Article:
Innocence (# 1051)

11 08 2016

Adams Rubble: Good Morning!
***: Good Morning to you too!
Adams Rubble: There seems to be a hodgepodge of stuff in the past week or so. Where do we start?
***: The idea that to want happiness and to avoid suffering is innocent.
Adams Rubble: Whoa.
***: In Buddhist terms, all sentient beings want this. It is the unskilled means that may cause more suffering and unhappiness.
Adams Rubble: Is this Buddha nature?
***: I don’t think so; it would seem that the understanding of our being part of the greater whole would be closer to Buddha nature.
Adams Rubble: Hmmm. Then to he happy one would involve acting as part of that whole?
***: Yes, letting the little self go, the “me”, the “me first” attitude
Adams Rubble: Ayn Rand would not agree
***: That’s for sure. To continue, it is important to care for oneself as well as others.
Adams Rubble: Yes, and for some people that is hard to remember.
***: I am going in other directions. I want to be sure to get Rabbi Hillel’s version of the Golden Rule in here:

Once there was a gentile who came before Shammai, and said to him: “Convert me on the condition that you teach me the whole Torah while I stand on one foot. Shammai pushed him aside with the measuring stick he was holding. The same fellow came before Hillel, and Hillel converted him, saying: That which is despicable to you, do not do to your fellow, this is the whole Torah, and the rest is commentary, go and learn it.” – Babylonian Talmud, Shabbat 31a

Adams Rubble: I know you were surprised to find that.
***: yes I was. When one thinks of Judaism and the Talmud, one thinks of laws. Traditionally there is a count of 613 commandments. Here Hillel is saying that the whole Torah is treating one’s fellow as you want to be treated.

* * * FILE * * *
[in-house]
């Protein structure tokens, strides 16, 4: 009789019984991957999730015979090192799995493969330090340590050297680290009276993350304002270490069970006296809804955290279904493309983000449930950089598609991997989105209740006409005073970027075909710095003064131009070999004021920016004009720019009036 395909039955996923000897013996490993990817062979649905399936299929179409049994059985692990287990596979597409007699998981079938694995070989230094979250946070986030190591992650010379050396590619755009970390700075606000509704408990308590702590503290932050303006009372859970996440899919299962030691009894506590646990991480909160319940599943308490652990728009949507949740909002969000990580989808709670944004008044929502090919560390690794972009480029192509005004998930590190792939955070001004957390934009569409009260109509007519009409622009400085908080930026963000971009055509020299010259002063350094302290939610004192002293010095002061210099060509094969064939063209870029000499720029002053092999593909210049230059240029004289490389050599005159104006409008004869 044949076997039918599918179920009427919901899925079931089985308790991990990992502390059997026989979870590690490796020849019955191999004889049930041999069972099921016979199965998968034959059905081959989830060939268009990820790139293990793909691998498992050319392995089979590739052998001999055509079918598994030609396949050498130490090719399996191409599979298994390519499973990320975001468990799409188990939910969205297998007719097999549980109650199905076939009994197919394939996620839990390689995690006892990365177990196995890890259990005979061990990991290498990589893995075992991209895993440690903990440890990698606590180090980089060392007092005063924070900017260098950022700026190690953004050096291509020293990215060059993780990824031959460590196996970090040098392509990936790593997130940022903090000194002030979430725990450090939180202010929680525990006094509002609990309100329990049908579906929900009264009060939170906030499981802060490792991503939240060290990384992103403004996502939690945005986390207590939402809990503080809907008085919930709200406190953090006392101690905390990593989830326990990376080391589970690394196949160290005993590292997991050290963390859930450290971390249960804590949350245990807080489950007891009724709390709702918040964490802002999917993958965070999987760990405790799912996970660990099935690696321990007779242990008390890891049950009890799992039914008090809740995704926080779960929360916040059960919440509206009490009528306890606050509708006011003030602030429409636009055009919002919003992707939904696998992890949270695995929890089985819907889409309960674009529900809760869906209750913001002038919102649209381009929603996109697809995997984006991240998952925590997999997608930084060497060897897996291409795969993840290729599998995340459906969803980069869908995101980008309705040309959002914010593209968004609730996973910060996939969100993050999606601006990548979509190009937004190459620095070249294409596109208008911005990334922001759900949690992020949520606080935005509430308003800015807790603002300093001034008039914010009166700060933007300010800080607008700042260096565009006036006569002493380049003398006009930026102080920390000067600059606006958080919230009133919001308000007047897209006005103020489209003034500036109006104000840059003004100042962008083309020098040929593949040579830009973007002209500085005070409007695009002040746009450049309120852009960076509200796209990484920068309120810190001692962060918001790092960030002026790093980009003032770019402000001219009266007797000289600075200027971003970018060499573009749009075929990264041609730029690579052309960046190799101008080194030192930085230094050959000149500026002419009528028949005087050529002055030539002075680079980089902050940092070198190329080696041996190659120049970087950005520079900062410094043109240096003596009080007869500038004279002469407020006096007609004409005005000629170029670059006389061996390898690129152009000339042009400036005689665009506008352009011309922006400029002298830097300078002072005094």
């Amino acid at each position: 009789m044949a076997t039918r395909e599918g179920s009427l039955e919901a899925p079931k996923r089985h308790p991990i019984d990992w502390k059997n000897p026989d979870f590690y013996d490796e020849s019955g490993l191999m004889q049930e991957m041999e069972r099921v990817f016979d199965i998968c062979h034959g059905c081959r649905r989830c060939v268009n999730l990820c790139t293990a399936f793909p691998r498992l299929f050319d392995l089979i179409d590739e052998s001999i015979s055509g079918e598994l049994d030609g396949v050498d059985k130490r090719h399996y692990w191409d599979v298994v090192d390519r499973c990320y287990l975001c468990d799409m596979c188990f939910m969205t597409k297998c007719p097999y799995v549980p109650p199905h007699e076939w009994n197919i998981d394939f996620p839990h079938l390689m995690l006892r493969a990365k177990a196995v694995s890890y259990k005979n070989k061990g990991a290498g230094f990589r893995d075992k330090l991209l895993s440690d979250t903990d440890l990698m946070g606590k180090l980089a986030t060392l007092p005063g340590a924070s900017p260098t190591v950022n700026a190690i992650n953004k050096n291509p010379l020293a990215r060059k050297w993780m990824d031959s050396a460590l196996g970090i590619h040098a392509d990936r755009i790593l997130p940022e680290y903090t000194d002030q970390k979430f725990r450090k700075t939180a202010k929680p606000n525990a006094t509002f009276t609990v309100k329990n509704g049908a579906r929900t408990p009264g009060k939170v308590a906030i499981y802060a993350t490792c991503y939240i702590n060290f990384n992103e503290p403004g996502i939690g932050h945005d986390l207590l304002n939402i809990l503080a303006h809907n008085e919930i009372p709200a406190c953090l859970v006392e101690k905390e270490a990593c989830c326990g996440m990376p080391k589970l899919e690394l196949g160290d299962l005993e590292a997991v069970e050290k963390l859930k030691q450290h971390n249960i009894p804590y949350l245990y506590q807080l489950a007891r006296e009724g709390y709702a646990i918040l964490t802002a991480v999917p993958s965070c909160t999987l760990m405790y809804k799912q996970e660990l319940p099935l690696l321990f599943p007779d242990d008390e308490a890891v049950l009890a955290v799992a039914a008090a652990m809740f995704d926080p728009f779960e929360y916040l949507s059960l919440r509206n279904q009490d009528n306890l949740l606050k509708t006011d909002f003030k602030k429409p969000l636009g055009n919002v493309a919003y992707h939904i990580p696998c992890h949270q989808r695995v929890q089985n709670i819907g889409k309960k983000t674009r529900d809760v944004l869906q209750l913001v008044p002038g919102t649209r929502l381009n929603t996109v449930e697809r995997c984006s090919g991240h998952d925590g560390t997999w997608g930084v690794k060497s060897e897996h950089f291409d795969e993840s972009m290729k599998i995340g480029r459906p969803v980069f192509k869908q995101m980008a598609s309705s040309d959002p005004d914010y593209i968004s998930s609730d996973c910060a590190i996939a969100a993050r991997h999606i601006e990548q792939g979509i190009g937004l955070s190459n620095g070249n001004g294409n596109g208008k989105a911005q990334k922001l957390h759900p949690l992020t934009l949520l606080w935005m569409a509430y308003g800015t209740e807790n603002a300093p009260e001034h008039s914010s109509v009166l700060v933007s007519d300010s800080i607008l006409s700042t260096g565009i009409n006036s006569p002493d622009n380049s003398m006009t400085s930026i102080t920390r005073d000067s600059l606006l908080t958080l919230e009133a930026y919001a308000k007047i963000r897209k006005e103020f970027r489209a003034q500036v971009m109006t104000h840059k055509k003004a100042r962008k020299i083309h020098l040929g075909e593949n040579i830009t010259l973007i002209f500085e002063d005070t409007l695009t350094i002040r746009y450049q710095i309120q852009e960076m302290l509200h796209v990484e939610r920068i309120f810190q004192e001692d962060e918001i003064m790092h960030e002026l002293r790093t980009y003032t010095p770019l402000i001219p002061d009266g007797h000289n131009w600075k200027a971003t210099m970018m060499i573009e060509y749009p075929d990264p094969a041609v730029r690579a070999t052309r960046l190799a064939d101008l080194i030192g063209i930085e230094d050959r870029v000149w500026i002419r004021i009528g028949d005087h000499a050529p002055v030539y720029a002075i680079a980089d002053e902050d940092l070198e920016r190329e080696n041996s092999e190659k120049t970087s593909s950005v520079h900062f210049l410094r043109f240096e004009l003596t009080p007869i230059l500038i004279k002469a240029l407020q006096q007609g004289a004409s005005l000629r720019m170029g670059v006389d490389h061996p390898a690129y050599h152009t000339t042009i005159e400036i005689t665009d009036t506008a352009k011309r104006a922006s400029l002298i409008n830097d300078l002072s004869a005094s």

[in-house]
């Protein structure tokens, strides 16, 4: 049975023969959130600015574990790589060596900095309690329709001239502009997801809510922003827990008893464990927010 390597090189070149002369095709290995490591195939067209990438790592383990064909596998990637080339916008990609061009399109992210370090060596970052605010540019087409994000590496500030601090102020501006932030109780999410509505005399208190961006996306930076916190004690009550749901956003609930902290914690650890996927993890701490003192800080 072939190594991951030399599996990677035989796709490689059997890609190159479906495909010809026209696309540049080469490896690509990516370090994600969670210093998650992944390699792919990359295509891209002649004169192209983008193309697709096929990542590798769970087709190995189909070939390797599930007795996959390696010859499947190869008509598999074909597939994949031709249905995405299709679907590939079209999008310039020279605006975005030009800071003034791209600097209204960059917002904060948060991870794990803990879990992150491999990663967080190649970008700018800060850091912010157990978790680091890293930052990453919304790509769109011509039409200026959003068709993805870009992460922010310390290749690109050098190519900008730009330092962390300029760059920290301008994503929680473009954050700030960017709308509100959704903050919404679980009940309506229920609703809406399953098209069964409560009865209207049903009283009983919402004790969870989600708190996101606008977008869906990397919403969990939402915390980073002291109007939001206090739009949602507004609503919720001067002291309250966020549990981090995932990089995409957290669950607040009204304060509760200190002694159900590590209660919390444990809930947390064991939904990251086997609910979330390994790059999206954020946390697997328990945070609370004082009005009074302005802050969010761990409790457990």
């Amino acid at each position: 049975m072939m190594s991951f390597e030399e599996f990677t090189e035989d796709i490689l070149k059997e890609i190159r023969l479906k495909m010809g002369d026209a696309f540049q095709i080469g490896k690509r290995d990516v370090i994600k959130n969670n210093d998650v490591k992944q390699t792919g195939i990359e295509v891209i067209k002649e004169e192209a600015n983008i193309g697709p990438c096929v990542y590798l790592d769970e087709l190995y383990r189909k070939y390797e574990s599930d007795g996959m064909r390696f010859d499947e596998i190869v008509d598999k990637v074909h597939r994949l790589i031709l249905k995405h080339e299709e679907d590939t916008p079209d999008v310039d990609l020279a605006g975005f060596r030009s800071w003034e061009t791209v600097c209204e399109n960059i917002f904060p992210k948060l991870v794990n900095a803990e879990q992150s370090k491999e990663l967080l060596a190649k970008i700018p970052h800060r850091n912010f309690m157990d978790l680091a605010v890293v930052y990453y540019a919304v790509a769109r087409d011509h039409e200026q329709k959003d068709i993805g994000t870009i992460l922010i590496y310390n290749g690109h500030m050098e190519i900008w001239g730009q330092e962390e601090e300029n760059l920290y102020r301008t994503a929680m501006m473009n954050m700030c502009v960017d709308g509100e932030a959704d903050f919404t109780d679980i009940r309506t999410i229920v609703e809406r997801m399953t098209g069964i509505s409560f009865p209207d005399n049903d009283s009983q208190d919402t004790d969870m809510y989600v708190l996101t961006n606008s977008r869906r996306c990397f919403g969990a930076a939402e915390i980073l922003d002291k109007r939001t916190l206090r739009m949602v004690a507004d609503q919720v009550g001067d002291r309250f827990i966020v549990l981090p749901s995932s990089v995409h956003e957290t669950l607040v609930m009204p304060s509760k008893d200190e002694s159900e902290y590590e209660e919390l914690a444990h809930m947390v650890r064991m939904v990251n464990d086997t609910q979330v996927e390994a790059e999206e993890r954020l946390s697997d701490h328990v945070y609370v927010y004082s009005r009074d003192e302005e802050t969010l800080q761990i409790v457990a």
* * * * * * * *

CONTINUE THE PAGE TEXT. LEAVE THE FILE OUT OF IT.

Adams Rubble: That is a bit like the Buddhist exchange of oneself and others, isn’t it.
***: Yes, although the Buddhists go a step further in exchanging suffering for love or happiness.
Adams Rubble: You indicated there is more.
***: I spent a good deal of time on this last night when I should have been sleeping; I have been told that in Christianity, sin is the separation from God. The more separation, the deeper the sin.
Adams Rubble: Well I was told, not you, but do go on 🙂
***: OK, I stand corrected; you told me then I guess or I overheard :). Being close to God or Being, one is in touch with all others, with the larger self, with the universe. Isn’t that then the same as one’s Buddha nature.
Adams Rubble: We like to compare and contrast spiritual traditions, don’t we (we=you and I)
***: I am stopped by the meaning of the confession of sins in the liturgy. If sin is the separation from God, what is being confessed? Are we confessing the bad things we may have done? And, I am not comparing Christianity to anything else in this case, I am trying to explore my understanding of Christianity which seems to be so different than what is being portrayed in the news in this country. The most intolerant of the fundamentalists seem to be the loudest voices.
Adams Rubble: I just had a half-serious thought; what if you were to follow the scripture readings for a year and write your reactions each week, a written meditation on your reactions to the readings. Do they still do an Old Testament, an Epistle and a Gospel each week?
***: I had to Google. Yes and a Psalm too. The readings are rotated in three year cycles; this year is year C. Hmmm, I wonder if it would be possible to fit this into our schedule.
Adams Rubble: We could do it on this blog; even if we only did it for a few weeks it would be a good meditation.
***: Let me do the readings for this week and see what happens. In the meantime, thanks.
Adams Rubble: Bye for now.
***: Adiós mi amiga.

1. Gr. for all the blessings I have been given.

2. F. A form of tonglen from Dzigar Kongtrul, The Intelligent Heart: (tong) Giving affection to others; (len) taking on our intolerance.




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